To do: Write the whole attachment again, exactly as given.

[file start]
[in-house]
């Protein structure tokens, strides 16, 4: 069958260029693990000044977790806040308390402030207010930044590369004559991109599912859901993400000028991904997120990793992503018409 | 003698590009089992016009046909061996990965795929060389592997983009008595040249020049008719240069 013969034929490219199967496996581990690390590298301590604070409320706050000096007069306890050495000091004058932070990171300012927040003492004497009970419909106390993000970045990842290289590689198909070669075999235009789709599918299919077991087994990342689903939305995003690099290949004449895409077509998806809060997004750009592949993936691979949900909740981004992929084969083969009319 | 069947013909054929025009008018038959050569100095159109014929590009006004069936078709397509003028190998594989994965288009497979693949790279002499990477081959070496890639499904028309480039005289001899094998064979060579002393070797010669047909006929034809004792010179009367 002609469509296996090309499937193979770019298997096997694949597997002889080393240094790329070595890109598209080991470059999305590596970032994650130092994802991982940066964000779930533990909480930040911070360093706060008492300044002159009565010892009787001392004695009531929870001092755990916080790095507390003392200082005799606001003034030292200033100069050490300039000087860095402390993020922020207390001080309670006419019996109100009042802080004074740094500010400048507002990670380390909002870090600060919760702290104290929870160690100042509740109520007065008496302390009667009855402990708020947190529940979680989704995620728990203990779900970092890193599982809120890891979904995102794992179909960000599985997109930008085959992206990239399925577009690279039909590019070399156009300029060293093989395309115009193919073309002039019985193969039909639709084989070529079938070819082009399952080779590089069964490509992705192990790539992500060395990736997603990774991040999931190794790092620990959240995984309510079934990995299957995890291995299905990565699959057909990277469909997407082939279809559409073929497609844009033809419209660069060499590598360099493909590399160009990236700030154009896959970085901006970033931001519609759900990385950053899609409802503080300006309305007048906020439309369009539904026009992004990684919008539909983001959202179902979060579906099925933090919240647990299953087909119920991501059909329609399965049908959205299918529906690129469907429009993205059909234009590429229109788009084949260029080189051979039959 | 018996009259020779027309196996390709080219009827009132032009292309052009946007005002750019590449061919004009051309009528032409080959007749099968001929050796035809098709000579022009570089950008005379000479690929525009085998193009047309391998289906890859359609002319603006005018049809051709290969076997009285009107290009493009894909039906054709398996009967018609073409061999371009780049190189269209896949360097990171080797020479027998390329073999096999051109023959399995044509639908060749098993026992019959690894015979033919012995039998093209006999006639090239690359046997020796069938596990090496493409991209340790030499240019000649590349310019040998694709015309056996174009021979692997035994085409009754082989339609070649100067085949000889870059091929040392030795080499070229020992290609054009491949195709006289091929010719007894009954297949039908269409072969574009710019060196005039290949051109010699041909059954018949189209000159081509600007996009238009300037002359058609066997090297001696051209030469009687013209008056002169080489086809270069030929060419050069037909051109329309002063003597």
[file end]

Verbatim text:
[in-house]
């Protein structure tokens, strides 16, 4: 069958260029693990000044977790806040308390402030207010930044590369004559991109599912859901993400000028991904997120990793992503018409 | 003698590009089992016009046909061996990965795929060389592997983009008595040249020049008719240069 013969034929490219199967496996581990690390590298301590604070409320706050000096007069306890050495000091004058932070990171300012927040003492004497009970419909106390993000970045990842290289590689198909070669075999235009789709599918299919077991087994990342689903939305995003690099290949004449895409077509998806809060997004750009592949993936691979949900909740981004992929084969083969009319 | 069947013909054929025009008018038959050569100095159109014929590009006004069936078709397509003028190998594989994965288009497979693949790279002499990477081959070496890639499904028309480039005289001899094998064979060579002393070797010669047909006929034809004792010179009367 002609469509296996090309499937193979770019298997096997694949597997002889080393240094790329070595890109598209080991470059999305590596970032994650130092994802991982940066964000779930533990909480930040911070360093706060008492300044002159009565010892009787001392004695009531929870001092755990916080790095507390003392200082005799606001003034030292200033100069050490300039000087860095402390993020922020207390001080309670006419019996109100009042802080004074740094500010400048507002990670380390909002870090600060919760702290104290929870160690100042509740109520007065008496302390009667009855402990708020947190529940979680989704995620728990203990779900970092890193599982809120890891979904995102794992179909960000599985997109930008085959992206990239399925577009690279039909590019070399156009300029060293093989395309115009193919073309002039019985193969039909639709084989070529079938070819082009399952080779590089069964490509992705192990790539992500060395990736997603990774991040999931190794790092620990959240995984309510079934990995299957995890291995299905990565699959057909990277469909997407082939279809559409073929497609844009033809419209660069060499590598360099493909590399160009990236700030154009896959970085901006970033931001519609759900990385950053899609409802503080300006309305007048906020439309369009539904026009992004990684919008539909983001959202179902979060579906099925933090919240647990299953087909119920991501059909329609399965049908959205299918529906690129469907429009993205059909234009590429229109788009084949260029080189051979039959 | 018996009259020779027309196996390709080219009827009132032009292309052009946007005002750019590449061919004009051309009528032409080959007749099968001929050796035809098709000579022009570089950008005379000479690929525009085998193009047309391998289906890859359609002319603006005018049809051709290969076997009285009107290009493009894909039906054709398996009967018609073409061999371009780049190189269209896949360097990171080797020479027998390329073999096999051109023959399995044509639908060749098993026992019959690894015979033919012995039998093209006999006639090239690359046997020796069938596990090496493409991209340790030499240019000649590349310019040998694709015309056996174009021979692997035994085409009754082989339609070649100067085949000889870059091929040392030795080499070229020992290609054009491949195709006289091929010719007894009954297949039908269409072969574009710019060196005039290949051109010699041909059954018949189209000159081509600007996009238009300037002359058609066997090297001696051209030469009687013209008056002169080489086809270069030929060419050069037909051109329309002063003597």